Under Armor follows rivals and pledges to pay apparel manufacturers in full
Sports brand Under Armor pledged to pay its factories in full and on time for all apparel and footwear in production when the coronavirus pandemic hit. It joins rivals Nike and Adidas in the growing list of brands agreeing to do the same.
“Amid the COVID-19 pandemic, Under Armor continues to pay its manufacturers the full negotiated price for all merchandise, completed and in-process (in-process is defined as post-cut),” a spokesperson said. of the company by e-mail.
In March, as consumers were in lockdown, a number of major apparel companies canceled and delayed payments on billions of dollars of already-shipped or nearly-completed inventory, leaving manufacturers in debt and struggling to cover factory workers’ wages. clothing. Others have come back and demanded huge discounts, pushing some vendors to the brink of bankruptcy.
Although Under Armor has never been directly linked to order cancellations, workers’ rights advocates have pushed them to publicly pledge to pay for orders, after some manufacturers complained the company was delaying shipments. , said Scott Nova, executive director of the Worker Rights Consortium, which follows brand commitments to suppliers.
“There will be no discounts, no cancellations, so they will pay 100% of the orders,” Nova says, referring to Under Armor’s pledge.
Oworkers in an Indonesian factory, PT Kaho Indah Citragarmentclaimed their pay was cut in half after Under Armor cut orders, according to United Students Against Sweatshops (USAS), a student activist group that is in communication with garment workers. Under Armor sources most of its supplies from Asia, including Cambodia, Indonesia, Vietnam and Bangladesh, according to public brands List of suppliers.
“This is a huge victory for the garment workers we stand in solidarity with in places like Indonesia,” USAS campaign coordinator Ana Jimenez said via email.
Under Armor and Nike have been targeted by campus activists in recent weeks as licensing deals with college athletic departments are a key element of the activity of these companies. After Nike publicly agreed to pay for the orders, USAS circulated an online petition and launched a hashtag campaign (#WorkersOverUnderLove) to pressure Under Armor to follow suit. (As I wrote in my last columnI’ve joined calls for brands to pay for orders in full.)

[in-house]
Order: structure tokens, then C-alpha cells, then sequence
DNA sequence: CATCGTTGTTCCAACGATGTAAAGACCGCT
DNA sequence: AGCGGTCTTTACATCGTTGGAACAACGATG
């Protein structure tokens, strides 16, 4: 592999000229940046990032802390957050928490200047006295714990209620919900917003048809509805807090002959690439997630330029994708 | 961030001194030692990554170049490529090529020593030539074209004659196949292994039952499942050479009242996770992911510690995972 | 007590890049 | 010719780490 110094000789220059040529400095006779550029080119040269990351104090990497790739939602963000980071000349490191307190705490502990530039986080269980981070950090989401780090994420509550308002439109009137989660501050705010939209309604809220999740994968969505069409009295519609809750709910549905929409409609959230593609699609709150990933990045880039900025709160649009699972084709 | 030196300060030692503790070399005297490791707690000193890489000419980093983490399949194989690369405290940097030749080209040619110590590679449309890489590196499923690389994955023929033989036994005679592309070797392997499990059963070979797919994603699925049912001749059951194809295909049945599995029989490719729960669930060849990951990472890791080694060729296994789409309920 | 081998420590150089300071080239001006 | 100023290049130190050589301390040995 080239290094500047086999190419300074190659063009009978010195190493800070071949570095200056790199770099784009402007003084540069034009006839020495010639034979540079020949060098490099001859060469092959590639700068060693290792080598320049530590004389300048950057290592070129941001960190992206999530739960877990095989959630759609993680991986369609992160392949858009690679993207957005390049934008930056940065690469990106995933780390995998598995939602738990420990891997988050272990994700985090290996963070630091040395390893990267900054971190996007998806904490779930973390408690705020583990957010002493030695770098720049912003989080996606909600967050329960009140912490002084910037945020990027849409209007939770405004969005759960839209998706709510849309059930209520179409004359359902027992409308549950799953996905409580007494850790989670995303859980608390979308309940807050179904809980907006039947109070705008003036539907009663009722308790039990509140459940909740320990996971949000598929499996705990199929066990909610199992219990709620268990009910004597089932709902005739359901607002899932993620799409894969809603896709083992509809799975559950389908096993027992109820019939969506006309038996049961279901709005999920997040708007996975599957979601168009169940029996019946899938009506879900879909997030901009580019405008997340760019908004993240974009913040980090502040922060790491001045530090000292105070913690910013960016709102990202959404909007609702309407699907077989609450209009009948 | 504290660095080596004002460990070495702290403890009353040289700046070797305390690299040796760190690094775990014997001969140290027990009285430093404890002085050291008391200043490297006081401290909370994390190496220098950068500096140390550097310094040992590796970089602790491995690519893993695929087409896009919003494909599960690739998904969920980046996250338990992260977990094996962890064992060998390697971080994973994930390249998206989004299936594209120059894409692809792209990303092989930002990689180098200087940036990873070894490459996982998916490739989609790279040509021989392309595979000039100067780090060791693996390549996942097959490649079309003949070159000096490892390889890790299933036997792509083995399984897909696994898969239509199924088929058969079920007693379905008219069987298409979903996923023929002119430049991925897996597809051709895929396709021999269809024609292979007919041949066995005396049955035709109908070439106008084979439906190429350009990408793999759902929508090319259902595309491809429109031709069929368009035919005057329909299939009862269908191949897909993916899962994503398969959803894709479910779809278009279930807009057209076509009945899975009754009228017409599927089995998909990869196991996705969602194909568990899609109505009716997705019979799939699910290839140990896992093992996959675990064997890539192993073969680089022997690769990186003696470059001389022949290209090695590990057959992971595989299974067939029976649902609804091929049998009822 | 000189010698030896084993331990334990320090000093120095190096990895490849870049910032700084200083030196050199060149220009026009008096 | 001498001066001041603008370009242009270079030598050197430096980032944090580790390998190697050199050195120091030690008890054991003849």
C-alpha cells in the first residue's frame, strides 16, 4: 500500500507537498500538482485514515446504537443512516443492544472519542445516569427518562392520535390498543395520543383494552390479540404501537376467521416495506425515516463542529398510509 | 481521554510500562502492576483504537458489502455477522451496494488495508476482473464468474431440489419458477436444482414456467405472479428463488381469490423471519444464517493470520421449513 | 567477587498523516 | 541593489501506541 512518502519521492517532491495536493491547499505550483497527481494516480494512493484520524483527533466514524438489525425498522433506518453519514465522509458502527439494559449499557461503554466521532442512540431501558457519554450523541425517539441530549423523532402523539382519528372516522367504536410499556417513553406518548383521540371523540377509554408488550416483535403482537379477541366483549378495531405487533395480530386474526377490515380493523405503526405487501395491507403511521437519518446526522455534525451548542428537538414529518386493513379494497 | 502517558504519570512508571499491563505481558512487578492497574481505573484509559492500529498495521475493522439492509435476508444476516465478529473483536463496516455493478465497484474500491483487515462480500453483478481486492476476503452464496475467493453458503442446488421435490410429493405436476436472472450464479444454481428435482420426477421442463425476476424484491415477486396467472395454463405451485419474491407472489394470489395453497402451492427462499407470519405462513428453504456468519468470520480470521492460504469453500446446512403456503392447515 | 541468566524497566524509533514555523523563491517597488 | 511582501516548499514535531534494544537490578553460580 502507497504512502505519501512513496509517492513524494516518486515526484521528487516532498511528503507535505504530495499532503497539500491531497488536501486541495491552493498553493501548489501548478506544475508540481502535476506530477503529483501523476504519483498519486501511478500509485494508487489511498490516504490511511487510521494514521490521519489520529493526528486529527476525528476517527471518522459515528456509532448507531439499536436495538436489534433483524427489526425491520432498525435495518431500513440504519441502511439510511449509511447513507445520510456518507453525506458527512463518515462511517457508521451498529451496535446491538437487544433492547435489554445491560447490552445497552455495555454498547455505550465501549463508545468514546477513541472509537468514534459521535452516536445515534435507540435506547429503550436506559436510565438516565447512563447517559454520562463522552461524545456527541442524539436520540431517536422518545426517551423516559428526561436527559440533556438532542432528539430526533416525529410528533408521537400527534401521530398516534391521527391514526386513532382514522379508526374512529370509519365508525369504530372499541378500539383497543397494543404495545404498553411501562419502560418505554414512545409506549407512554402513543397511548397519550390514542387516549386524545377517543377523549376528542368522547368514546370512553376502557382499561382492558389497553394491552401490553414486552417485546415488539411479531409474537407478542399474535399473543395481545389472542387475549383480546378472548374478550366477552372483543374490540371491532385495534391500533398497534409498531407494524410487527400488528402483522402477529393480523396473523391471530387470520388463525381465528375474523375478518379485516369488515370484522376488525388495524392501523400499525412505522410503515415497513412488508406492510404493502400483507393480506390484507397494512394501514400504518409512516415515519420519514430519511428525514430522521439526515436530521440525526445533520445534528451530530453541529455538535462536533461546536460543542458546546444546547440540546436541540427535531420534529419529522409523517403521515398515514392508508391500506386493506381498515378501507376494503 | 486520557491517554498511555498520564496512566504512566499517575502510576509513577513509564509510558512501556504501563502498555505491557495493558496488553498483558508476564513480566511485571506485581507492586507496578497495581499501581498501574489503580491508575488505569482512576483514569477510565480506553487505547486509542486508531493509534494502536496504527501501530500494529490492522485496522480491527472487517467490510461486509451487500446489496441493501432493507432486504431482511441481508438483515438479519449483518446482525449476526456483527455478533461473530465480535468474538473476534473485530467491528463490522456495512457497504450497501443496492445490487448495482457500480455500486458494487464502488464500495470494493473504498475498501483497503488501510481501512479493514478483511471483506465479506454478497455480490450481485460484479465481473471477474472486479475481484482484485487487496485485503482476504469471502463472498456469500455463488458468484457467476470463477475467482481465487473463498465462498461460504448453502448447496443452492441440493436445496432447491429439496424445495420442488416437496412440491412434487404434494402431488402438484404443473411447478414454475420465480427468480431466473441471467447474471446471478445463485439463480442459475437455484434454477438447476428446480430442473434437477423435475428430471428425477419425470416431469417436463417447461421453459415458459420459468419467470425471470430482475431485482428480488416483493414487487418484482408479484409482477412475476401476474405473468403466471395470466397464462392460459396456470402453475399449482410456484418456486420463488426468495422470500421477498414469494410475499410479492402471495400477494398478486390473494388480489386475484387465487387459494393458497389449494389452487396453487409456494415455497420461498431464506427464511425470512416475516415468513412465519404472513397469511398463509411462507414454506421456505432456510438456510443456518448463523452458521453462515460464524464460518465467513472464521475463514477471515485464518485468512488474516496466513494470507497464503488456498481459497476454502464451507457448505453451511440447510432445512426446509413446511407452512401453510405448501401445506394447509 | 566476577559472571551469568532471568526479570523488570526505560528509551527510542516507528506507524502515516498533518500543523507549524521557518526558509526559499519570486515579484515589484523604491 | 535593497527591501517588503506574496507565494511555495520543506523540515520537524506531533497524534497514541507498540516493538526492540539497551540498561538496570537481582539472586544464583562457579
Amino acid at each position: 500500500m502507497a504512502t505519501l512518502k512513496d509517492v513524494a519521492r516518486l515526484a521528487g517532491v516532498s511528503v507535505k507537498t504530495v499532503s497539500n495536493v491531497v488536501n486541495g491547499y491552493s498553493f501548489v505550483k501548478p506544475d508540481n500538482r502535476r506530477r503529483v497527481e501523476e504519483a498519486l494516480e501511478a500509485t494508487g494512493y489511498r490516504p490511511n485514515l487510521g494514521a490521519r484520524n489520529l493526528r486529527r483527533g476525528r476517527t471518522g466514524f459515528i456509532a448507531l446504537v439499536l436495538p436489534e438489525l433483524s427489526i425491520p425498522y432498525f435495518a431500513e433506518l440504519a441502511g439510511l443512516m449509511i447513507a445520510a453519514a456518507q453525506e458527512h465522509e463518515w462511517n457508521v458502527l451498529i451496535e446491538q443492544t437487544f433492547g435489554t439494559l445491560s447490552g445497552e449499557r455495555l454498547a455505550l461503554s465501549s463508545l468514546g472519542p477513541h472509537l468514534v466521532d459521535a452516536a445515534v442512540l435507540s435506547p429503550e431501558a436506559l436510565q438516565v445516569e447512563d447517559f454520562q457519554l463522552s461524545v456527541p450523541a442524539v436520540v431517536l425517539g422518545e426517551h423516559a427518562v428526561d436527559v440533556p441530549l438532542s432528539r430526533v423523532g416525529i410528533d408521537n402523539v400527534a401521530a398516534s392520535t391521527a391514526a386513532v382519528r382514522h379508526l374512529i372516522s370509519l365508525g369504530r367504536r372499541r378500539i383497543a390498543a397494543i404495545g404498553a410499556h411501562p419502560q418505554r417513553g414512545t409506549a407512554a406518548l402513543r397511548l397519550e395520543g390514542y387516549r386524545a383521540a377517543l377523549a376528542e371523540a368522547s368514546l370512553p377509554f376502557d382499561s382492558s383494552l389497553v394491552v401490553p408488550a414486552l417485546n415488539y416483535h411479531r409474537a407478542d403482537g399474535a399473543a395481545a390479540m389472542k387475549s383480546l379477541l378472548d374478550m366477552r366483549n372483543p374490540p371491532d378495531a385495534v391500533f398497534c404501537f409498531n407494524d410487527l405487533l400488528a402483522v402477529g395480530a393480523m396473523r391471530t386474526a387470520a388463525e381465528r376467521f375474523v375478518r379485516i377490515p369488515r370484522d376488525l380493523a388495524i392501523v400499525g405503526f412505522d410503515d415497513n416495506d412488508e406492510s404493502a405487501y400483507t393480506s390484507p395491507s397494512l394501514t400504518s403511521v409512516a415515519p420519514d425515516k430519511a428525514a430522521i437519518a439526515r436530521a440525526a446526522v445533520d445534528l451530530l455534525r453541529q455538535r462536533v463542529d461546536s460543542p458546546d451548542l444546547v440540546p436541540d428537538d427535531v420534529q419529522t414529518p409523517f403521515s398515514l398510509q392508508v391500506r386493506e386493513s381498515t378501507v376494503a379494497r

Before the pandemic, Under Armor worked for increase its profitability and stock price, but overall sales have fallen 23% in the first quarter of 2020, jeopardizing a recovery. It’s significant that Under Armour, despite its financial difficulties, is paying its factories and not asking suppliers for price cuts on finished goods, Nova says. “It sends a clear message to the industry that it is possible to pay suppliers in full despite obvious financial difficulties, and that this is the practice that every responsible brand will engage in.”
As consumers reassess their values in the wake of the coronavirus pandemic, a question lingers about the impact of canceled orders on long-term brand reputation. Nowadays, 14 brands and retailers have publicly agreed to pay for all orders in full and on time, including fast fashion giants H&M and Zara and American heavyweights PVH, which owns Calvin Klein and Tommy Hilfiger, and VF Corporation, which owns The North Face, Vans and Timberland.
In Belgium this week, after months of confinement, long lines formed outside fast fashion chains, including Primark and CALIFORNIA, who paid for some, but not all, of their orders. But the rush to fast fashion chains doesn’t reflect all consumers, says Tara St. James, founder of Re:Source library, a sustainable fashion consultancy. In particular, she predicts that young shoppers are turning away from large chains in favor of independent companies capable of guaranteeing environmental and social responsibility. “I think the rise of smaller, more transparent brands will save the apparel industry.”
But for the factories to which the big brands still owe money (the debts amount to up to $10 million in a factory and more than $3 billion in Bangladesh alone), there is a singular hope for the future: to be paid for the clothes they have already made.